South Africa target 28000 players by 2010, youth Test match confirmed
Monday, January 15 2007 @ 12:21 am ACDT
Contributed by: Brett Northey
In two tremendous announcements for international footy, AFL South Africa are now mentioning the possibility of hundreds of thousands of players, and there is confirmation that an elite Australian under age side will play a full Test match against the Africans in April - as far as we know the first such Australian Football international featuring a true Australian representative side.
A possible exception has been brought to our attention - an invitational juniors match between Australia and PNG in Adelaide in 1977, as mentioned here). We've also been told by reader John Milton that there were age concessions, with the Aussies under 17s and PNG under 19s, with the taller Australians getting up in a close one. Similar concessions are likely this time around.
The explosion in player numbers in South Africa continues apace with AFL South Africa CEO Jean Verster now aiming for the remarkable target of 28,000 players by 2010, up from around 3000 currently. Most of this growth will come in junior programs, and will accelerate with the expansion into more provinces. Even the most optimistic footy fan would have been deluding themselves 5 years ago if they thought without doubt that Australian Football was definitely on track to become a massive part of the sporting culture of other countries other than Australia, Nauru and perhaps Papua New Guinea. Hopes were high but growth had only been steady. Gains were being made but not in the numbers that would project the game being heavily entrenched within the next couple of decades. The numbers being talked about by AFL South Africa change all that. Verster even raises the possibility of hundreds of thousands of players - it would be a truly astonishing transformation of a country's sporting culture and raise the real possibility of competition for Australia not within 50 - 100 years as some of us hoped but maybe as soon as 20 years.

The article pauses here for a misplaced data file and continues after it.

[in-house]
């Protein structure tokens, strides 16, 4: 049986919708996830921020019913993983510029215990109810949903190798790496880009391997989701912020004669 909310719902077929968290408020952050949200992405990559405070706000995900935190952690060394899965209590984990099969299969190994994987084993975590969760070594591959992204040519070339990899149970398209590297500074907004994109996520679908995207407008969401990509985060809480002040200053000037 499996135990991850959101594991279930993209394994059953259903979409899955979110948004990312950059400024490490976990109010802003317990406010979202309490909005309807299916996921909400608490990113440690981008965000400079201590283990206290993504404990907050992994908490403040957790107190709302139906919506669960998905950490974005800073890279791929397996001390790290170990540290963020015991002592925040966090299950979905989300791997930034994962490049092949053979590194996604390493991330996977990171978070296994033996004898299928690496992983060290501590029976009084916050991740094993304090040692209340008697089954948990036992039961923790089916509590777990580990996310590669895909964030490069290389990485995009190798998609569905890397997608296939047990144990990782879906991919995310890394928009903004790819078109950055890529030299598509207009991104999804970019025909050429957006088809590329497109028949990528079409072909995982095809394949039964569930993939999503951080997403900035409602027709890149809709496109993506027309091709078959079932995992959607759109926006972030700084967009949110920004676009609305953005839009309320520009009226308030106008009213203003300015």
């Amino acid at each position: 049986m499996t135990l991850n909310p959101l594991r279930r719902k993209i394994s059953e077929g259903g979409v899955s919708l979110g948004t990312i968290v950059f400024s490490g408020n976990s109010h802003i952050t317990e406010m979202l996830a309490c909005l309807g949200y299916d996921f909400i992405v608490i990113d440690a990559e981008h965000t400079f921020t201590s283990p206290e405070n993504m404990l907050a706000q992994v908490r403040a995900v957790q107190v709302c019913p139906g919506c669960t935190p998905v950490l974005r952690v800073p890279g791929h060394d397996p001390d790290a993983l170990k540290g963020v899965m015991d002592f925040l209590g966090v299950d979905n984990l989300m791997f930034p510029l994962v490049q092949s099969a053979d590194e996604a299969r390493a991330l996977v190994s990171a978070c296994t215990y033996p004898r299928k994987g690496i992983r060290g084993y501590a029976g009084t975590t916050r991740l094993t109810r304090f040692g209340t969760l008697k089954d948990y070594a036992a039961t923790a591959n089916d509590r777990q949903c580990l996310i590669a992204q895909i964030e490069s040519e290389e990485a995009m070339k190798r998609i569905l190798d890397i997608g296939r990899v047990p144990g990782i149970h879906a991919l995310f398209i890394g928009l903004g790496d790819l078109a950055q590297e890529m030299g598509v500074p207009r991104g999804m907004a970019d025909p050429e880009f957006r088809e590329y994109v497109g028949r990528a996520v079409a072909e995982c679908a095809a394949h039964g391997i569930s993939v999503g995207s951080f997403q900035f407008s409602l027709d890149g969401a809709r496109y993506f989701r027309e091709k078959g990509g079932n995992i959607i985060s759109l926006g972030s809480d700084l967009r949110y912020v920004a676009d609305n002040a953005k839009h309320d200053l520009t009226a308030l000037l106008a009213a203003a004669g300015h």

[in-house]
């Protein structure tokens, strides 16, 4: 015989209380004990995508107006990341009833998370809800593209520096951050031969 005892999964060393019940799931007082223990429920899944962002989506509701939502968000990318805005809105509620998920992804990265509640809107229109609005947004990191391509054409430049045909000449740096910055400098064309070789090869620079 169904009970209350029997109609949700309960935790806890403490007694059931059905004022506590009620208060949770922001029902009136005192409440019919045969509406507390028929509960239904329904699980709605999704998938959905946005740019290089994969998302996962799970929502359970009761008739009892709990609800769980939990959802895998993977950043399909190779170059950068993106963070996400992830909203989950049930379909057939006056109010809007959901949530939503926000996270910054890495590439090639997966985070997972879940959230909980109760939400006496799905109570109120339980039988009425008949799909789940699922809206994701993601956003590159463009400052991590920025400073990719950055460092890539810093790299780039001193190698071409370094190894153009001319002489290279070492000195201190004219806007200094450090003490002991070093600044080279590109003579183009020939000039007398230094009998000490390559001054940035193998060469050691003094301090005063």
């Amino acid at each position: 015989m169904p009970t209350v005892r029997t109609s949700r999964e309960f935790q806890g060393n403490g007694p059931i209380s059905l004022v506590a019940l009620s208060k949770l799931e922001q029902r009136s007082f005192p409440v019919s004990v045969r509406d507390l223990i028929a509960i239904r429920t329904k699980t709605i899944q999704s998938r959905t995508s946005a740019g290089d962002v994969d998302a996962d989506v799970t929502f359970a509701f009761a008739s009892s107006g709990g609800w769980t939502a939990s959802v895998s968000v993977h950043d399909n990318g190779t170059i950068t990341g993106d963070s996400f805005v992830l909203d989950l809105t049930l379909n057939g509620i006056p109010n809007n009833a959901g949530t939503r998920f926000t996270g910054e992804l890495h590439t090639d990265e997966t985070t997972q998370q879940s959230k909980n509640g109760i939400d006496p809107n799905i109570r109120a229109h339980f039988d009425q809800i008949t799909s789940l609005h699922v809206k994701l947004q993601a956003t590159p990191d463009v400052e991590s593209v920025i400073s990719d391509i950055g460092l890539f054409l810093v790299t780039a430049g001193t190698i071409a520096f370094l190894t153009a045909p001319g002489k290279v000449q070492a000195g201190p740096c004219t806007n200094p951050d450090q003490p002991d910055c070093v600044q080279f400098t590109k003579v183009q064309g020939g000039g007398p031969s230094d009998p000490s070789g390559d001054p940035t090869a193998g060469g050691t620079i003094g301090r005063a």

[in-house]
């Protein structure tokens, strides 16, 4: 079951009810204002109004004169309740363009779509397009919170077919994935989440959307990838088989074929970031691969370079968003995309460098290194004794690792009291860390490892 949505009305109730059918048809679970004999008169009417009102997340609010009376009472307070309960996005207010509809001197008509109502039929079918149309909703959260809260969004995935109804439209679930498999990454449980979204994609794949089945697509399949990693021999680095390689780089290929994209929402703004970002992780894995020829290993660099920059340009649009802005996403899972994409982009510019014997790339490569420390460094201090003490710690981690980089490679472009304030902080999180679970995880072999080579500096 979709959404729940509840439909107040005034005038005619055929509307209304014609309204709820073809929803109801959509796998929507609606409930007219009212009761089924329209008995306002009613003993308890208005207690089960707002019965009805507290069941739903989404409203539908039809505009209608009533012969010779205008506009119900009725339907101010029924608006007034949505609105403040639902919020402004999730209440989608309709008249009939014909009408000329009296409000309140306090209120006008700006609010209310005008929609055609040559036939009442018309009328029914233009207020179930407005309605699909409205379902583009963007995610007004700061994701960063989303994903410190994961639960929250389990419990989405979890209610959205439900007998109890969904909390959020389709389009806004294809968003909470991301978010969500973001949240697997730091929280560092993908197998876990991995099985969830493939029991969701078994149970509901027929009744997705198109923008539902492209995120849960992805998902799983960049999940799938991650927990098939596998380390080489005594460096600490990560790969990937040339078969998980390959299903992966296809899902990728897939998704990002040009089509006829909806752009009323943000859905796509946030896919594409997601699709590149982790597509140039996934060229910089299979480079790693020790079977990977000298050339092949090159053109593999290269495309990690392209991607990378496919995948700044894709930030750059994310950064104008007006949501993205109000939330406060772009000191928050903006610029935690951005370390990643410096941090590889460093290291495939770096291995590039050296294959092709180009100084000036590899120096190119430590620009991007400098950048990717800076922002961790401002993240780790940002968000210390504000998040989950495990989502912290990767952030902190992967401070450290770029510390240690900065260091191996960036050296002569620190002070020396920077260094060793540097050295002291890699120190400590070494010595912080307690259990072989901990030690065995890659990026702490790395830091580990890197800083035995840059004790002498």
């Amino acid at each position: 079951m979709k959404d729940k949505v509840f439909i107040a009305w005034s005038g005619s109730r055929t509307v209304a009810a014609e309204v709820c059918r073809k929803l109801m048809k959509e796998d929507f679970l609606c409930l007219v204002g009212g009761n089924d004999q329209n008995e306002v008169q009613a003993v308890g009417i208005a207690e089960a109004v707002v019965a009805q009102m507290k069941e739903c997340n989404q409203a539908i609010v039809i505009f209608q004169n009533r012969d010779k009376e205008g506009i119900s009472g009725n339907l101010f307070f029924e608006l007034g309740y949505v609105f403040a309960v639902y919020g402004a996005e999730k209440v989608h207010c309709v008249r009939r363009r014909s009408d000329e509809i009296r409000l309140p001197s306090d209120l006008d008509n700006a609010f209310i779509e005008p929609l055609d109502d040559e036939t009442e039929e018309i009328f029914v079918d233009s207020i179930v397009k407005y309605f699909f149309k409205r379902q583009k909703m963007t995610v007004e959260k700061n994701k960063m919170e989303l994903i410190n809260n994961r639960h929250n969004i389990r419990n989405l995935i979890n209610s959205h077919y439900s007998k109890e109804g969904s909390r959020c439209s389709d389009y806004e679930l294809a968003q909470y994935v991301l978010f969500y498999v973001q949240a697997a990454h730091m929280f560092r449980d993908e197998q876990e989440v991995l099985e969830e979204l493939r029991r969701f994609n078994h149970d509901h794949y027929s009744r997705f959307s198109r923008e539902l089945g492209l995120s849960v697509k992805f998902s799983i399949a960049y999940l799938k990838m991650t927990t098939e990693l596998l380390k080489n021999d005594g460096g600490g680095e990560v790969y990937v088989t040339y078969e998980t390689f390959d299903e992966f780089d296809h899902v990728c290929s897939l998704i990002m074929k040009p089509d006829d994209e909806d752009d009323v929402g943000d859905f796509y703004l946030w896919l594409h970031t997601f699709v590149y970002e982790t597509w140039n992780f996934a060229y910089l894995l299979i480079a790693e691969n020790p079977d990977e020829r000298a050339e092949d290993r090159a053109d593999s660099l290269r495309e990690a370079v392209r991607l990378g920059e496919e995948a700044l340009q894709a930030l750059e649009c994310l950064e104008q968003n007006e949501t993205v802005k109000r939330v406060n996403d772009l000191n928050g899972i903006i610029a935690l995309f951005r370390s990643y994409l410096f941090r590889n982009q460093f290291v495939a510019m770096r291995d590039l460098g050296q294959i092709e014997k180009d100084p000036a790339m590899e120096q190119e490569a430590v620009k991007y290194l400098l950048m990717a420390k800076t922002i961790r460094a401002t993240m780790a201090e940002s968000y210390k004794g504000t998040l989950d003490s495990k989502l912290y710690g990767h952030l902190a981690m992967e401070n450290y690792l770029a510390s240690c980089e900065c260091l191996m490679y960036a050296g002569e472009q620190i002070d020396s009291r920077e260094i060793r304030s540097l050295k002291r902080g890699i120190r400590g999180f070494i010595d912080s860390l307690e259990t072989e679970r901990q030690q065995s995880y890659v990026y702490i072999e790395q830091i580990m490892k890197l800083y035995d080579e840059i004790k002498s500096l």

AIS/AFL Academy Assistant Coach Jason McCartney has just spent time with the Fremantle Football Club, honing his skills with the quickly emerging AFL club. It was on their website that the new details of this story first emerged. In past years the Academy side has played a two Test International Rules series against Ireland, but with the GAA pulling the plug in 2007, and the AIS requiring international competition, the logical choice was a trip to South Africa. Although this developing region for footy can't realistically expect to compete equally with the Australian squad, a great experience can be expected from both sides, and hopefully this will be the first of many such exchanges. It already follows on from the Indigenous Australian tour to South Africa last year and a return junior tour that will reach its pinnacle with a curtain raiser match in Darwin in February before the AFL QANTAS Indigenous All-star side takes on Essendon. Then in South Africa in April the Academy will first play an intra-squad game, with 10 local players invited to train and play with them - a huge experience in itself. Then the historic youth Test will be played against the South Africans. (Critics of International Rules be assured that we are seeking to confirm that the Test will indeed be Australian Football). With the Australian Convicts side also touring in February, AFLSA staff will be very busy indeed - but no doubt very pleased as well.